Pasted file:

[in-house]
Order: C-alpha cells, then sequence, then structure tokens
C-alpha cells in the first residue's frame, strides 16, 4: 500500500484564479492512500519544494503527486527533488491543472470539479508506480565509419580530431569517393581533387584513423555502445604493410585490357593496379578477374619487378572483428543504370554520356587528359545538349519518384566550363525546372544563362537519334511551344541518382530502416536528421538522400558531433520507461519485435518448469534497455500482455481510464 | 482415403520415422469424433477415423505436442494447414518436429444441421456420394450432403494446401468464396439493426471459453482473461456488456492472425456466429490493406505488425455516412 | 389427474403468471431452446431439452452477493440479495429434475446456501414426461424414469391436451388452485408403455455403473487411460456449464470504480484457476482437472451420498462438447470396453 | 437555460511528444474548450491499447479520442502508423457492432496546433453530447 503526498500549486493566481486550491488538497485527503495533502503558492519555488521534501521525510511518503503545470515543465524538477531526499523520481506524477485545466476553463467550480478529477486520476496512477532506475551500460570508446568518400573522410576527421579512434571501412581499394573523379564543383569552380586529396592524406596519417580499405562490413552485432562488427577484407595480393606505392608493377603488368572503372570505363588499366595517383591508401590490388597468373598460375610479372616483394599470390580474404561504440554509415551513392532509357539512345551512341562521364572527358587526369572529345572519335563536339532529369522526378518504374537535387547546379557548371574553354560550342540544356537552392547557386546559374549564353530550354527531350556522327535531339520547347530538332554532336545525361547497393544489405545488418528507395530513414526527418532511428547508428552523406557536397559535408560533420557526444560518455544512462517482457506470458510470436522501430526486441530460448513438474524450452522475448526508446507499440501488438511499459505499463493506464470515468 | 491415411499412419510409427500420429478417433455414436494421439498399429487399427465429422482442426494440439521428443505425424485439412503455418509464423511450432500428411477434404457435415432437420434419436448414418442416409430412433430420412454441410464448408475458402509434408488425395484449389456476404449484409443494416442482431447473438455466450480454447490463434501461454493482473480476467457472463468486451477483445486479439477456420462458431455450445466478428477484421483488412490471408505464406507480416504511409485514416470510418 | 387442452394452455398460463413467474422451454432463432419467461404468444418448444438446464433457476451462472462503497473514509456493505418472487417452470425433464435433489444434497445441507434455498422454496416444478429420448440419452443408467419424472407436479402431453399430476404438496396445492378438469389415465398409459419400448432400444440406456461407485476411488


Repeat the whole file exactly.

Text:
[in-house]
Order: C-alpha cells, then sequence, then structure tokens
C-alpha cells in the first residue's frame, strides 16, 4: 500500500484564479492512500519544494503527486527533488491543472470539479508506480565509419580530431569517393581533387584513423555502445604493410585490357593496379578477374619487378572483428543504370554520356587528359545538349519518384566550363525546372544563362537519334511551344541518382530502416536528421538522400558531433520507461519485435518448469534497455500482455481510464 | 482415403520415422469424433477415423505436442494447414518436429444441421456420394450432403494446401468464396439493426471459453482473461456488456492472425456466429490493406505488425455516412 | 389427474403468471431452446431439452452477493440479495429434475446456501414426461424414469391436451388452485408403455455403473487411460456449464470504480484457476482437472451420498462438447470396453 | 437555460511528444474548450491499447479520442502508423457492432496546433453530447 503526498500549486493566481486550491488538497485527503495533502503558492519555488521534501521525510511518503503545470515543465524538477531526499523520481506524477485545466476553463467550480478529477486520476496512477532506475551500460570508446568518400573522410576527421579512434571501412581499394573523379564543383569552380586529396592524406596519417580499405562490413552485432562488427577484407595480393606505392608493377603488368572503372570505363588499366595517383591508401590490388597468373598460375610479372616483394599470390580474404561504440554509415551513392532509357539512345551512341562521364572527358587526369572529345572519335563536339532529369522526378518504374537535387547546379557548371574553354560550342540544356537552392547557386546559374549564353530550354527531350556522327535531339520547347530538332554532336545525361547497393544489405545488418528507395530513414526527418532511428547508428552523406557536397559535408560533420557526444560518455544512462517482457506470458510470436522501430526486441530460448513438474524450452522475448526508446507499440501488438511499459505499463493506464470515468 | 491415411499412419510409427500420429478417433455414436494421439498399429487399427465429422482442426494440439521428443505425424485439412503455418509464423511450432500428411477434404457435415432437420434419436448414418442416409430412433430420412454441410464448408475458402509434408488425395484449389456476404449484409443494416442482431447473438455466450480454447490463434501461454493482473480476467457472463468486451477483445486479439477456420462458431455450445466478428477484421483488412490471408505464406507480416504511409485514416470510418 | 387442452394452455398460463413467474422451454432463432419467461404468444418448444438446464433457476451462472462503497473514509456493505418472487417452470425433464435433489444434497445441507434455498422454496416444478429420448440419452443408467419424472407436479402431453399430476404438496396445492378438469389415465398409459419400448432400444440406456461407485476411488